Archived - Privacy and Data Protection Guidelines - Employee Privacy Code

This document contains the 6 principles of the Employee Privacy Code.
Date modified: 1993-12-01

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The Federal Government as an employer is committed to fair information practices for its employees, which creates a legitimate and enforceable expectation of privacy. These are expressed for all government institutions in the Privacy Act (1983), which has as its broad purpose "to...protect the privacy of individuals with respect to personal information about themselves held by a government institution and provide individuals with a right of access to such information."(Privacy Act, section 2).

Personally identifiable information exists in employee and job applicant records. The collection, use, disclosure, retention and disposal of this information must be managed in a way that takes into account the Privacy Act's principles of confidentiality, accuracy and relevance. The spirit and the letter of the Privacy Act, as it pertains to Federal employees, is expressed in the Employee Privacy Code.

The Code consists of six Principles, as follows:

Principle 1

An access process must be in place to enable an employee to find out what information about him or her is in a record and how that information is used.

All personal information holdings must be described as Personal Information Banks by the government institutions controlling them and must be published in Info Source.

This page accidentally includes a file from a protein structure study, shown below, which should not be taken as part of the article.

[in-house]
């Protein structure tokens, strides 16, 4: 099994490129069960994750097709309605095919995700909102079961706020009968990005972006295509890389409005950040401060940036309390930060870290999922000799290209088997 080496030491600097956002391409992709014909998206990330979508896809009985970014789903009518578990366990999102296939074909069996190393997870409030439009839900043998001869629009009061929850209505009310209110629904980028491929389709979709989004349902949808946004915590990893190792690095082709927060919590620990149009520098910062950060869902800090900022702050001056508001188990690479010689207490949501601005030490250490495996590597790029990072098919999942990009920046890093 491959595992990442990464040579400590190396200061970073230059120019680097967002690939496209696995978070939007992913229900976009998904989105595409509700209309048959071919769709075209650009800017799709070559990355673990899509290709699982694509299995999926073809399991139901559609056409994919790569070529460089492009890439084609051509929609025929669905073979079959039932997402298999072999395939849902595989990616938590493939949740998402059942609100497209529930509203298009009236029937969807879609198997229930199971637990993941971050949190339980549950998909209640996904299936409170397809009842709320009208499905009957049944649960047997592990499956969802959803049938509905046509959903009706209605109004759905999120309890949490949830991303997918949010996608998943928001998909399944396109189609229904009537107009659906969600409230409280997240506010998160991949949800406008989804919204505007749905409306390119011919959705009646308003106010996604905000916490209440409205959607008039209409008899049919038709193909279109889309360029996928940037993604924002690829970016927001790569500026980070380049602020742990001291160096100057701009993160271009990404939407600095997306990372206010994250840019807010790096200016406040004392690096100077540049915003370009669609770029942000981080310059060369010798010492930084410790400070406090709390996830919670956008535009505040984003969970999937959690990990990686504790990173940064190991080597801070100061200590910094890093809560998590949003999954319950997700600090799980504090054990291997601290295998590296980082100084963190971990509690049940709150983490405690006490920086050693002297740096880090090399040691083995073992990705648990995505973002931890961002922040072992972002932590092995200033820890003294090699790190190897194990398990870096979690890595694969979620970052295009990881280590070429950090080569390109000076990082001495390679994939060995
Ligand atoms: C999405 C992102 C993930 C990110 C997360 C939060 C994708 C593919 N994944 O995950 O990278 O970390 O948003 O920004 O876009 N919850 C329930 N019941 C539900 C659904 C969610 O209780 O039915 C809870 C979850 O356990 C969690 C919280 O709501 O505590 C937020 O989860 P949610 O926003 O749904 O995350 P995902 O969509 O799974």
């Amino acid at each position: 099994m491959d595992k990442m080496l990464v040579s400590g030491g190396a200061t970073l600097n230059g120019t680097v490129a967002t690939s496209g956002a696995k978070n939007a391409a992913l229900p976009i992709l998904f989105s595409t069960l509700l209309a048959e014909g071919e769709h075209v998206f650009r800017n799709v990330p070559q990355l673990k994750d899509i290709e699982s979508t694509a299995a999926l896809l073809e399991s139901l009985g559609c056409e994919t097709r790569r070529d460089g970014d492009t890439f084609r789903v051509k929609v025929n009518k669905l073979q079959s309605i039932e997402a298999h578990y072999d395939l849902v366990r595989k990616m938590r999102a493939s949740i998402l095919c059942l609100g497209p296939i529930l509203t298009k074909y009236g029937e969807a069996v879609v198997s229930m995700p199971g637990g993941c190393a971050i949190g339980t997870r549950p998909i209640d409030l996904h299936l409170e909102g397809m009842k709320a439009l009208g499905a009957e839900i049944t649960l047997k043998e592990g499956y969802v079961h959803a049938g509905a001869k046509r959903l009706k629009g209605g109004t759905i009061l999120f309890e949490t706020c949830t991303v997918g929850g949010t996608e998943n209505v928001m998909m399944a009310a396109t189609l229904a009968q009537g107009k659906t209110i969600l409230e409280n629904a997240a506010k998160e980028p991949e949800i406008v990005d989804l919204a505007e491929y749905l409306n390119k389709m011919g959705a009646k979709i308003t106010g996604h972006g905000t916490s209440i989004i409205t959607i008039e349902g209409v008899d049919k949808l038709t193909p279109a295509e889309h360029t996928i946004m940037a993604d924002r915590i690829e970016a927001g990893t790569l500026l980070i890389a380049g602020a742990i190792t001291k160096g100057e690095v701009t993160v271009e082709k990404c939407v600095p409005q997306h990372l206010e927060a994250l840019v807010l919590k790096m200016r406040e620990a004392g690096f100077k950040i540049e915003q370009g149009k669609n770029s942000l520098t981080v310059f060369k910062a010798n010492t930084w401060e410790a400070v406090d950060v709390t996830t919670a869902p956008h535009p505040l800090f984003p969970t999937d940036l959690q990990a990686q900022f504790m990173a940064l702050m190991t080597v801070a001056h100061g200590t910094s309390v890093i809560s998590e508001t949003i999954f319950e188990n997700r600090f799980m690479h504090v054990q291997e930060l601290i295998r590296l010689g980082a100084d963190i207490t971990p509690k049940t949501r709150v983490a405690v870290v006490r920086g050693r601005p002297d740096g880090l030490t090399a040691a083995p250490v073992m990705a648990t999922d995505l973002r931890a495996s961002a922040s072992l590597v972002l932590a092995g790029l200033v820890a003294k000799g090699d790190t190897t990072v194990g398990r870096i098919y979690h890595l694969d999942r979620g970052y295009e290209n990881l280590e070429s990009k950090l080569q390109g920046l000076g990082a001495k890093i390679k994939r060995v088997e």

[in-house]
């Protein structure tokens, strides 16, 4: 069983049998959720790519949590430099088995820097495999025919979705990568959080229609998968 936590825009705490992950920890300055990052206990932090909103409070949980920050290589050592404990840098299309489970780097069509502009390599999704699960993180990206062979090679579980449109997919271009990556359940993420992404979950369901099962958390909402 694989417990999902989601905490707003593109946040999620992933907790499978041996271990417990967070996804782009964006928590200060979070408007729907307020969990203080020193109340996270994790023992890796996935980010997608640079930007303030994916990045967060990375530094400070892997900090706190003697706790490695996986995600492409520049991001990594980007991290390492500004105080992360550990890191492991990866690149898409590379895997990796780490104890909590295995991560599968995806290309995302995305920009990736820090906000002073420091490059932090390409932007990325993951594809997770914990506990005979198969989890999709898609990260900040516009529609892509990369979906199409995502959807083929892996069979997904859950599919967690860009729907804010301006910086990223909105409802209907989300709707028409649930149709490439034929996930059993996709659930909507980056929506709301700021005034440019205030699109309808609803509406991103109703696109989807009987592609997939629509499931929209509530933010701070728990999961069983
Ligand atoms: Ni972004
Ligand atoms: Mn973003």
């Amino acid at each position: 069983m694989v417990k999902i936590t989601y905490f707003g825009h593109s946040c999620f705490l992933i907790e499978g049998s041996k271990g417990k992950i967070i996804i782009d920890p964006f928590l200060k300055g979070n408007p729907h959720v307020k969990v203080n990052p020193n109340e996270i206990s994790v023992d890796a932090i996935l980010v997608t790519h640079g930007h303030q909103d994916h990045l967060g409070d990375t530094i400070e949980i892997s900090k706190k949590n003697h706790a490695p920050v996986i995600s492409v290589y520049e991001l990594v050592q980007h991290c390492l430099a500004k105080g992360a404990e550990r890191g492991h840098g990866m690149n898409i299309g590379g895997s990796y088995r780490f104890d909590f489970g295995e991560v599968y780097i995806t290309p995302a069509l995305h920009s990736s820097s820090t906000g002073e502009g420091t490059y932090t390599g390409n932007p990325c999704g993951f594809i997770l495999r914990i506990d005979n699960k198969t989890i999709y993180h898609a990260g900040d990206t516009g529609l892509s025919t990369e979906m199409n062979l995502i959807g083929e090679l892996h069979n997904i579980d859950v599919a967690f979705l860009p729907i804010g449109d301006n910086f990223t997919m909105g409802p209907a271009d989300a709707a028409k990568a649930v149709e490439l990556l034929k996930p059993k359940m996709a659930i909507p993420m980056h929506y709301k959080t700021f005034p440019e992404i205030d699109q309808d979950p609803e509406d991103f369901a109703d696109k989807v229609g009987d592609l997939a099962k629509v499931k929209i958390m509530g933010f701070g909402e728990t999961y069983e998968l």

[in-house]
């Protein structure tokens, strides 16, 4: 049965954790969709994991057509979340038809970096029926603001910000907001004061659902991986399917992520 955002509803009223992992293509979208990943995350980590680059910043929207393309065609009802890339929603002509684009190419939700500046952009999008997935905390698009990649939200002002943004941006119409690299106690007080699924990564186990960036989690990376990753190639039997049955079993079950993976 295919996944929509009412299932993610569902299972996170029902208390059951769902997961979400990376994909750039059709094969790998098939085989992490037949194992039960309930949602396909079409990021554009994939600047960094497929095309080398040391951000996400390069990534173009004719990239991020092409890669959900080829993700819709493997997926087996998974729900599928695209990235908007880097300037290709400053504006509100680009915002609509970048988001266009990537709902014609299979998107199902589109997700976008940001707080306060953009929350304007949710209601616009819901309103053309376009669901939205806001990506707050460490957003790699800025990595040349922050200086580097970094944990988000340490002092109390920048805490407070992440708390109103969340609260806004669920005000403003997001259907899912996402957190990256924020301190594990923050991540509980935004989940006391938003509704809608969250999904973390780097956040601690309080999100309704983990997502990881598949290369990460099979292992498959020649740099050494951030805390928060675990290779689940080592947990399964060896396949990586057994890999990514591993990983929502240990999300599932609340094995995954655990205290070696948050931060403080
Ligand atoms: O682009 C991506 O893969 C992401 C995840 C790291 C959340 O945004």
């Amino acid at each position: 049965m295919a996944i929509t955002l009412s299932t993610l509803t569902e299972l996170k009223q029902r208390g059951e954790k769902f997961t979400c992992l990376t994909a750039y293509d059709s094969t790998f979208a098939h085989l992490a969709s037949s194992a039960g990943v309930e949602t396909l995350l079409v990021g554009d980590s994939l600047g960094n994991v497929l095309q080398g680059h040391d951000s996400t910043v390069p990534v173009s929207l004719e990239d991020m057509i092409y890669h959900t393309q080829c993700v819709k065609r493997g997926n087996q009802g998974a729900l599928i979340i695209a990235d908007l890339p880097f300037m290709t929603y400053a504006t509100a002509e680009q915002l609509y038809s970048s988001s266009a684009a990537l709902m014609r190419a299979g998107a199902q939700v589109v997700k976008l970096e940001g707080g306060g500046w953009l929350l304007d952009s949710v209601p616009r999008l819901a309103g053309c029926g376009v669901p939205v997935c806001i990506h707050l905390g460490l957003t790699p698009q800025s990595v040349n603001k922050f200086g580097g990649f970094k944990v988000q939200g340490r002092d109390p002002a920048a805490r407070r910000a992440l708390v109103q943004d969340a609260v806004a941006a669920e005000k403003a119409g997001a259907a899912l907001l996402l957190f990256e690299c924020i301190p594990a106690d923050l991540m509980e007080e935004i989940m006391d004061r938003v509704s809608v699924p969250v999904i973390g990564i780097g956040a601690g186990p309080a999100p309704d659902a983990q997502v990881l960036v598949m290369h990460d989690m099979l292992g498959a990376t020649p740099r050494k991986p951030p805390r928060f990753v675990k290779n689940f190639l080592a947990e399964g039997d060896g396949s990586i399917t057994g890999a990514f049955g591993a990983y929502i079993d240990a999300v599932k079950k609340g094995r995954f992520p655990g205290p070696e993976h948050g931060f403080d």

Employees must, with some exceptions, be given access to the information pertaining to them. This should normally be done informally without recourse to the formal procedures of the Privacy Act. However, no prejudicial actions will be taken against employees who wish to exercise their legal rights. Personal information will be withheld from access by employees only in strict compliance with the limited situations for exemption set out in the Privacy Act.

There must be no classes of information and no personal information banks whose existence is not known.

Principle 2

A process must be in place to enable an employee to correct a record containing personal information about him or her.

Employees are entitled to ask that information pertaining to them be corrected. They also have the right to have a notation attached to any information for which a correction was requested but not made.

Principle 3

The legal provisions limiting the collection of personal information must be followed.

The collection of personal information must be directly relevant to an authorized program or activity. Whenever possible, personal information shall be collected directly from the individual to whom it pertains. There are limited exceptions to this general rule, for example, law enforcement activities. An employee must also be informed why the information is being collected and the intended uses to be made of it, except when doing so would result in the collection of inaccurate or misleading information. Employees must also be told whether the information is required by law, and, if not, that giving it is purely voluntary.

Principle 4

Controls that conform to legal requirements must be in place to regulate the use and disclosure of employee information. Uses beyond the original purposes for which information was collected and disclosures to third parties, in particular, are circumscribed.

Without the consent of the employee to whom it relates, personal information shall only be used for a purpose for which it was collected, or for a purpose consistent with the original purpose, or for a purpose permitted under the disclosure part of the Privacy Act, subsection 8(2).